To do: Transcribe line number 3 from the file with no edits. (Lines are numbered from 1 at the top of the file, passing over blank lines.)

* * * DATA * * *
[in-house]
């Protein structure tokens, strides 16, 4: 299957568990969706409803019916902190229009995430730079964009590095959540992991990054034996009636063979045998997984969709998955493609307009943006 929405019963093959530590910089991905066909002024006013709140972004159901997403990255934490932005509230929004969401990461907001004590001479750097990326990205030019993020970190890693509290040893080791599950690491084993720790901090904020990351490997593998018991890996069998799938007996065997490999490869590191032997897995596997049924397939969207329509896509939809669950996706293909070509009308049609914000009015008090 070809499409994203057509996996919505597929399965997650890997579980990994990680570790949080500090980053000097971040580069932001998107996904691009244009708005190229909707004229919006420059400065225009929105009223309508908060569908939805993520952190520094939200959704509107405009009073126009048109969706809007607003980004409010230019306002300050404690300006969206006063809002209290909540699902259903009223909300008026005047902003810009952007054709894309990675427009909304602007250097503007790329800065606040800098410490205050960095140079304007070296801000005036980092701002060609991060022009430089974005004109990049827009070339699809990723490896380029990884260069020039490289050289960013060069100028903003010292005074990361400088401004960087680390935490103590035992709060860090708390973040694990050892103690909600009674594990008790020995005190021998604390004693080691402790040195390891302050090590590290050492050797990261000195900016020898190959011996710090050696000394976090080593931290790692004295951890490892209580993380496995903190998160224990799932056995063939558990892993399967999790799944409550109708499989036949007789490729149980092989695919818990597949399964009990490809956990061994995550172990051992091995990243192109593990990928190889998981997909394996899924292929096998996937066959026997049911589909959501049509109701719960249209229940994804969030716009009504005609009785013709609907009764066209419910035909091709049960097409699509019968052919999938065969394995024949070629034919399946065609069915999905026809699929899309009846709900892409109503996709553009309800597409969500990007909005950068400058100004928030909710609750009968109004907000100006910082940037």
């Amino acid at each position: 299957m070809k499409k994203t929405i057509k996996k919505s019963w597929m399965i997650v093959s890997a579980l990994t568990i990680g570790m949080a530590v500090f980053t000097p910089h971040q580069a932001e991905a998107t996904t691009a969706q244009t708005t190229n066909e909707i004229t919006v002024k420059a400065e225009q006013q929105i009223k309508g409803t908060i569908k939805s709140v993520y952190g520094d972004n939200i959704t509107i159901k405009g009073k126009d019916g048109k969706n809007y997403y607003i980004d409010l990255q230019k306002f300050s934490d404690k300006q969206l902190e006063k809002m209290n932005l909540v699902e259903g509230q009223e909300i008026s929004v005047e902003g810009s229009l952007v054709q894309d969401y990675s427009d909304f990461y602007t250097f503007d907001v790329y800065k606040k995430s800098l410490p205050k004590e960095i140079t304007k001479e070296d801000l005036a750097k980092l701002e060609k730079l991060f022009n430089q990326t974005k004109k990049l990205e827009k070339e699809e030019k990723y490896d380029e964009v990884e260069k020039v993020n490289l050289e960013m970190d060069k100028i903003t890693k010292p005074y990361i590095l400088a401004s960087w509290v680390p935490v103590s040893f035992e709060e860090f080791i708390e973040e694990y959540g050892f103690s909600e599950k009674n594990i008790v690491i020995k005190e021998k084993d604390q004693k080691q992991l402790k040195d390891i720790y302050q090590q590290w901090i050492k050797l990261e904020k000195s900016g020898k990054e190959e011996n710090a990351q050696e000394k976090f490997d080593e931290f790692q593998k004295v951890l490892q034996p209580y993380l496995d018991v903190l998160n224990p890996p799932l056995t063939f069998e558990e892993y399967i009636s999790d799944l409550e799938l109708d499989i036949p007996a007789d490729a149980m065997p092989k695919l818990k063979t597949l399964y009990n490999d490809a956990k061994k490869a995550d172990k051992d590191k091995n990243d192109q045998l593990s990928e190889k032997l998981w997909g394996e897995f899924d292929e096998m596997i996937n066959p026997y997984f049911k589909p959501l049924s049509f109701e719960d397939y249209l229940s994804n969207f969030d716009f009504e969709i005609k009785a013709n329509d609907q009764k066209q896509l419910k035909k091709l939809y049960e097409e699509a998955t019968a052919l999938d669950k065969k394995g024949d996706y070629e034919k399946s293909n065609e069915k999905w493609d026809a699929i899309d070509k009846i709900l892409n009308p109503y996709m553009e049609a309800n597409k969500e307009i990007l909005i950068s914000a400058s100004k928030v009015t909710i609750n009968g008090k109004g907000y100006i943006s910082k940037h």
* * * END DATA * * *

């Amino acid at each position: 299957m070809k499409k994203t929405i057509k996996k919505s019963w597929m399965i997650v093959s890997a579980l990994t568990i990680g570790m949080a530590v500090f980053t000097p910089h971040q580069a932001e991905a998107t996904t691009a969706q244009t708005t190229n066909e909707i004229t919006v002024k420059a400065e225009q006013q929105i009223k309508g409803t908060i569908k939805s709140v993520y952190g520094d972004n939200i959704t509107i159901k405009g009073k126009d019916g048109k969706n809007y997403y607003i980004d409010l990255q230019k306002f300050s934490d404690k300006q969206l902190e006063k809002m209290n932005l909540v699902e259903g509230q009223e909300i008026s929004v005047e902003g810009s229009l952007v054709q894309d969401y990675s427009d909304f990461y602007t250097f503007d907001v790329y800065k606040k995430s800098l410490p205050k004590e960095i140079t304007k001479e070296d801000l005036a750097k980092l701002e060609k730079l991060f022009n430089q990326t974005k004109k990049l990205e827009k070339e699809e030019k990723y490896d380029e964009v990884e260069k020039v993020n490289l050289e960013m970190d060069k100028i903003t890693k010292p005074y990361i590095l400088a401004s960087w509290v680390p935490v103590s040893f035992e709060e860090f080791i708390e973040e694990y959540g050892f103690s909600e599950k009674n594990i008790v690491i020995k005190e021998k084993d604390q004693k080691q992991l402790k040195d390891i720790y302050q090590q590290w901090i050492k050797l990261e904020k000195s900016g020898k990054e190959e011996n710090a990351q050696e000394k976090f490997d080593e931290f790692q593998k004295v951890l490892q034996p209580y993380l496995d018991v903190l998160n224990p890996p799932l056995t063939f069998e558990e892993y399967i009636s999790d799944l409550e799938l109708d499989i036949p007996a007789d490729a149980m065997p092989k695919l818990k063979t597949l399964y009990n490999d490809a956990k061994k490869a995550d172990k051992d590191k091995n990243d192109q045998l593990s990928e190889k032997l998981w997909g394996e897995f899924d292929e096998m596997i996937n066959p026997y997984f049911k589909p959501l049924s049509f109701e719960d397939y249209l229940s994804n969207f969030d716009f009504e969709i005609k009785a013709n329509d609907q009764k066209q896509l419910k035909k091709l939809y049960e097409e699509a998955t019968a052919l999938d669950k065969k394995g024949d996706y070629e034919k399946s293909n065609e069915k999905w493609d026809a699929i899309d070509k009846i709900l892409n009308p109503y996709m553009e049609a309800n597409k969500e307009i990007l909005i950068s914000a400058s100004k928030v009015t909710i609750n009968g008090k109004g907000y100006i943006s910082k940037h």